Hillsborough and Human Rights – The Round-up

3 May 2016 by

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Photo credit: The Guardian

In the news

The families of the 96 people who died at Hillsborough in 1989 have been vindicated at last, following a 27-year long fight for justice. An inquest jury has returned a conclusion of “unlawful killing”, in a damning indictment of South Yorkshire Police. The jury unanimously concluded that the behaviour of football supporters had in no part caused or contributed to the disaster.

Christina Lambert QC acted as lead counsel to the inquests, assisted by a team that included 1COR colleagues Matthew Hill and Paul Reynolds.

Following the conclusion a number of questions still remain, including whether former chief superintendent David Duckenfield, the match commander, will now face fresh charges of manslaughter. A private prosecution ended in 2000 after a jury failed to reach agreement. Joshua Rozenburg observes that the inquest findings are clearly prejudicial – but “juries should be trusted to put prejudicial material out of their minds”.

Legal commentator David Allen Green points out that “without the Human Rights Act and ECHR there would not have been this new Hillsborough inquest”. The effect of Article 2 ECHR (the right to life) has meant it is no longer enough for an inquest to decide the means by which a person died; the circumstances in which the death occurred must also be determined. Barrister Michael Mansfield QC further notes that “one of the unusual features of these inquests has been the way the friends and relatives of the deceased have been accorded a central status” – a requirement of the European Court of Human Rights.

It is the jurisdiction of this same Court that Theresa May has declared the UK should leave, claiming this week that “the ECHR can bind the hands of Parliament, adds nothing to our prosperity…[and] makes us less secure by preventing the deportation of dangerous foreign nationals”. Mark Elliott describes the argument as “legally clumsy and constitutionally naïve”, while David Allen Green suggests human rights are being used “as a token in the game of politics”. He goes on to note that examples of the positive influence of the ECHR, such as the Hillsborough Inquests, will make this more difficult in the future: “even superficial politics can lose their shine”.

 In other news:

According to a report in the Telegraph, each year up to 40,000 dying patients are having “do not resuscitate orders” imposed on them without the knowledge of their families. In many cases there is no record of any consultation with the patient. Adam Wagner suggests at RightsInfo that this might be in breach of patients’ human rights.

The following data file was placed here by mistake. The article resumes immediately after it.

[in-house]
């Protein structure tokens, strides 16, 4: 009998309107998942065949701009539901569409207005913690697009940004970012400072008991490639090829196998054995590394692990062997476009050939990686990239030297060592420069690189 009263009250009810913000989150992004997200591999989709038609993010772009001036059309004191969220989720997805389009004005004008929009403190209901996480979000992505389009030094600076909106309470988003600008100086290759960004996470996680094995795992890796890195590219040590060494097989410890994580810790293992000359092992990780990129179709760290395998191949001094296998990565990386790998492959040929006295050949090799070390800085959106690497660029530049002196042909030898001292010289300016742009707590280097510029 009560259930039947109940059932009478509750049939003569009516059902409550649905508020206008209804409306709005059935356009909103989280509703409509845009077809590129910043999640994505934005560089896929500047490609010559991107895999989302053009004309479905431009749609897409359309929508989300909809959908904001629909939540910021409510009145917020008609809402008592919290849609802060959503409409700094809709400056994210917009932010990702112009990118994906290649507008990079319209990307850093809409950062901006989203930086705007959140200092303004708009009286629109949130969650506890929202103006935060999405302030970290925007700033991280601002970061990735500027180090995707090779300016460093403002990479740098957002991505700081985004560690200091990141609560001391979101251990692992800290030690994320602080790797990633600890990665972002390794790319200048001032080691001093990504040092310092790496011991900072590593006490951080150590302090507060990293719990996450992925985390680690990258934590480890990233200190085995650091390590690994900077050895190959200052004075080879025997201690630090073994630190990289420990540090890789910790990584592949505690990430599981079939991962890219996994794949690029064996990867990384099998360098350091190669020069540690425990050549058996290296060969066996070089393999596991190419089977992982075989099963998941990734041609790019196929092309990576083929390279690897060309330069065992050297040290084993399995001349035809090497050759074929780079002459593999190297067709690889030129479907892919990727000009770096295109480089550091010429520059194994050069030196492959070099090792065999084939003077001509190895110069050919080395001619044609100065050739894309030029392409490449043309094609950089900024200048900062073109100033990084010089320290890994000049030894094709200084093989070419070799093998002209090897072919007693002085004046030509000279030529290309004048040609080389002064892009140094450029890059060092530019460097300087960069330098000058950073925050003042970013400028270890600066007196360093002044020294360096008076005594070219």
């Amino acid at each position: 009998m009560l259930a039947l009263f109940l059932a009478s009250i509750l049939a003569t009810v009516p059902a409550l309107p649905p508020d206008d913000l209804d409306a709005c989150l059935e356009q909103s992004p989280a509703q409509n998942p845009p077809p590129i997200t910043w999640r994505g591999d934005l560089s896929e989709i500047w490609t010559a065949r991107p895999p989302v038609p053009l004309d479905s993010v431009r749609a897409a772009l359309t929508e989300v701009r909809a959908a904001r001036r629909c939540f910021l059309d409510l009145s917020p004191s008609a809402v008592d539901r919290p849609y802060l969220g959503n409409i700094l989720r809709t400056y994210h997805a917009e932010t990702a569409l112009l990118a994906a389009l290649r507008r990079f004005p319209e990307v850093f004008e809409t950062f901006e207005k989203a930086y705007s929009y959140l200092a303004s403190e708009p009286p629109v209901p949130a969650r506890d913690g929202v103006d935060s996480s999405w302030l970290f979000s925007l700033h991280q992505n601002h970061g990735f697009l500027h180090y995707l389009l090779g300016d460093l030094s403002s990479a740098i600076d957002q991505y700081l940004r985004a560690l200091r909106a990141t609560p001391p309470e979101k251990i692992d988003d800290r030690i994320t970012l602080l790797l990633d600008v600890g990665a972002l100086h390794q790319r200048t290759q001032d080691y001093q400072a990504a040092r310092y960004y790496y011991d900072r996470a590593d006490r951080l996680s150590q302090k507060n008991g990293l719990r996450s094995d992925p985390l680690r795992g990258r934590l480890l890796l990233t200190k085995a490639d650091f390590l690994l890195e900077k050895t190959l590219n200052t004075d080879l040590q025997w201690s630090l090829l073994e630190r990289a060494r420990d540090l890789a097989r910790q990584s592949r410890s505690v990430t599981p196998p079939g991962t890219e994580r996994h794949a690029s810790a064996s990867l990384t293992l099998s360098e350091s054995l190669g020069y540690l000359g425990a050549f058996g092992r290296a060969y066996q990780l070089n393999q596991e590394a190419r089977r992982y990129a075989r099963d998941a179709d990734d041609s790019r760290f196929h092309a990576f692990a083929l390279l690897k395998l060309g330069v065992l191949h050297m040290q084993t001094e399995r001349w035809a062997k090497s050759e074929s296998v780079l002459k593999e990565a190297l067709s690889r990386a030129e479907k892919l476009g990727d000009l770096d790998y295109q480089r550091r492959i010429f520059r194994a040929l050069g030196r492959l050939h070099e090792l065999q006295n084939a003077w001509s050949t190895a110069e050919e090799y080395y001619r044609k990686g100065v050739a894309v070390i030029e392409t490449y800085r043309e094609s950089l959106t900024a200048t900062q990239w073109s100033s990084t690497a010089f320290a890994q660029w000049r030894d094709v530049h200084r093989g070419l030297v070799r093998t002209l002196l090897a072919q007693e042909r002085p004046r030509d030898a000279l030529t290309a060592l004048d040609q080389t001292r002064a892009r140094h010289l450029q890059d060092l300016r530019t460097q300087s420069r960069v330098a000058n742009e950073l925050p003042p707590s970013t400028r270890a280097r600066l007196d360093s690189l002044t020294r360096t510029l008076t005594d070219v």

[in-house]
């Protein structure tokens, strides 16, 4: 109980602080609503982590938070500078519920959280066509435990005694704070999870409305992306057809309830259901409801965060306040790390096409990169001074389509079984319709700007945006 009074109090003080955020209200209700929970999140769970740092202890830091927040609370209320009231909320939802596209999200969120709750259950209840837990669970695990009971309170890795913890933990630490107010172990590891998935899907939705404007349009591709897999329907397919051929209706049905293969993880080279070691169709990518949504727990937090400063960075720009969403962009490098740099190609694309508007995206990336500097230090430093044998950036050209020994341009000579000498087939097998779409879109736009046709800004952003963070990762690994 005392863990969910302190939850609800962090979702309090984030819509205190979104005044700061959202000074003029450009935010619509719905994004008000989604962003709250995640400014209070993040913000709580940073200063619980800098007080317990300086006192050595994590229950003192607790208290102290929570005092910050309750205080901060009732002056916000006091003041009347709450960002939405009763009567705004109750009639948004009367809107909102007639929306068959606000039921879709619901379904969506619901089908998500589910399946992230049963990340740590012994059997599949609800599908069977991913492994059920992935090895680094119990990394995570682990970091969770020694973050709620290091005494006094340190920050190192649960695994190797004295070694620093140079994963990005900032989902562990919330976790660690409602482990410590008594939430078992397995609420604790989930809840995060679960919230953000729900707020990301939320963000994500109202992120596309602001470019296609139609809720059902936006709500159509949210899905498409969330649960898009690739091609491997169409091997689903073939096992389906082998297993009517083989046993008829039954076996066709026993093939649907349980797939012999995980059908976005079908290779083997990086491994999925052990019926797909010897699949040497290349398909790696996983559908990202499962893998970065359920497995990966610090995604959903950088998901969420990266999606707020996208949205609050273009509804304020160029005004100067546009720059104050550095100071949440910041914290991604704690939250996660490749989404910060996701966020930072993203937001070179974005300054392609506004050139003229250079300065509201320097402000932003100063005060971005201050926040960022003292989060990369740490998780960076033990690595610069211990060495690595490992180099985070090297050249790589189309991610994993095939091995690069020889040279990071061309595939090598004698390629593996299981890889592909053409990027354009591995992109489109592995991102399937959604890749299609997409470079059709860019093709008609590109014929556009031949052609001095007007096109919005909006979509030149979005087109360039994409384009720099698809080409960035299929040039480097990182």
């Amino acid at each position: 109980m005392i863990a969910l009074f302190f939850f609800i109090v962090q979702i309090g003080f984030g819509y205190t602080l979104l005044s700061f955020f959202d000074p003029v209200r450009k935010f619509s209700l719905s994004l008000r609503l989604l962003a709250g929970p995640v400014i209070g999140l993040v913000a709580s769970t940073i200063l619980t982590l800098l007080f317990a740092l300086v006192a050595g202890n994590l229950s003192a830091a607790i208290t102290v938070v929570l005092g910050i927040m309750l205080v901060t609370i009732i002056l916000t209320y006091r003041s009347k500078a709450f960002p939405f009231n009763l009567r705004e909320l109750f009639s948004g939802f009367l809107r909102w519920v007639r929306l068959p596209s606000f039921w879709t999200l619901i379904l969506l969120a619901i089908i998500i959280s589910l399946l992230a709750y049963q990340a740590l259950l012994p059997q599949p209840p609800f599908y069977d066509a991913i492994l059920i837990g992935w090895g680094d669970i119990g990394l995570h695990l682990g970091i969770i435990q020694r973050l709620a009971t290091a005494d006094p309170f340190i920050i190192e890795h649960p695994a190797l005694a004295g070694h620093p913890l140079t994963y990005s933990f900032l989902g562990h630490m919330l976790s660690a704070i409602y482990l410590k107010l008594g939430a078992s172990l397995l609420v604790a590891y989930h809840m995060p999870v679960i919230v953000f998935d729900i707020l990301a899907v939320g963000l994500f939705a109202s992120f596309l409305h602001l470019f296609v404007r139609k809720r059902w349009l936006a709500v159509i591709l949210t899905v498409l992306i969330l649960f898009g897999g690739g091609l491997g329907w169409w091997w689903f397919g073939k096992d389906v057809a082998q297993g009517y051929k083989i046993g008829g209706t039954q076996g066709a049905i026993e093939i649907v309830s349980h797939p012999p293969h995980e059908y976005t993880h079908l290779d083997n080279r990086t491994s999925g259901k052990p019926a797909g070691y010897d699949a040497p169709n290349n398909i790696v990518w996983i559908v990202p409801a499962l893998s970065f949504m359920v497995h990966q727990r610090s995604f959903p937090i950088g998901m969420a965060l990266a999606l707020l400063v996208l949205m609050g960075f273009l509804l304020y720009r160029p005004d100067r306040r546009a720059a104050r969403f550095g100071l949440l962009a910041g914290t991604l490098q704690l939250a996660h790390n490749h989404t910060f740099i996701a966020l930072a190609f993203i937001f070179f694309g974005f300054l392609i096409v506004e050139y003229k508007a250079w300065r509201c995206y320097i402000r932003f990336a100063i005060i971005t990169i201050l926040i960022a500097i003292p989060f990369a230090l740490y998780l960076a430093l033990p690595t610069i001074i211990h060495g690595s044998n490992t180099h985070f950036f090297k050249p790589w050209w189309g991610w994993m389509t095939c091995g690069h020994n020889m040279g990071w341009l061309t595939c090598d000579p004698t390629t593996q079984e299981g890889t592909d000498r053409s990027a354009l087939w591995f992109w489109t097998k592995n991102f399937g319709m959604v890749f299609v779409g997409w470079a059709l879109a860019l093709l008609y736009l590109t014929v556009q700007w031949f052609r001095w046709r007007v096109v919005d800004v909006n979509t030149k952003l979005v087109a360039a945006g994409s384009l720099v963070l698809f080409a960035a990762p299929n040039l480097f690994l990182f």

Figures released by the Ministry of Justice indicate a worsening crisis in the UK prison system. Between 2010 and 2015, the number of sexual assaults recorded has more than doubled from 137 incidents per year to 300. In the same period, the number of deaths in prisons has risen from 198 to 257 per year. Campaigners say that serious overcrowding and staff shortages are largely to blame. The Independent reports.

The Bar Council has warned that plans put forward by the Ministry of Justice to increase fees for those seeking justice through the Immigration and Asylum tribunal system by 500% is yet another step towards putting access to justice beyond the means of those who most need it. Further details can be found here.

The Guardian: According to a new report by charity Transform Justice, legal aid cuts have led to a sharp rise in unrepresented defendants. In one example given to the charity, an unrepresented defendant remained silent during his appearance via video link from a police station. Only after he had been sent to prison did it emerge that he was deaf.

In the courts

The applicant was a Dutch national sentenced to life imprisonment for the murder of a six-year-old girl. The Court found that the lack of any kind of treatment for the mental health condition suffered by the applicant meant that his requests for pardon were in practice incapable of leading to his release, since his risk of re-offending would continue to be assessed as too high. Accordingly, the Court found a violation of Article 3 of the Convention (prohibition of inhuman or degrading treatment).

 UK HRB posts

Ex-pats challenge to the EU referendum voting rules – David Hart QC

Extradition in “disarray”? – Amelia Nice

Court of Protection orders continued reporting restrictions after death – Rosalind English

Judge allows paternity test for DNA disease analysis – Rosalind English

The “up for a three way?” case: injunction set aside – Rosalind English

 

Hannah Lynes

 

 

 

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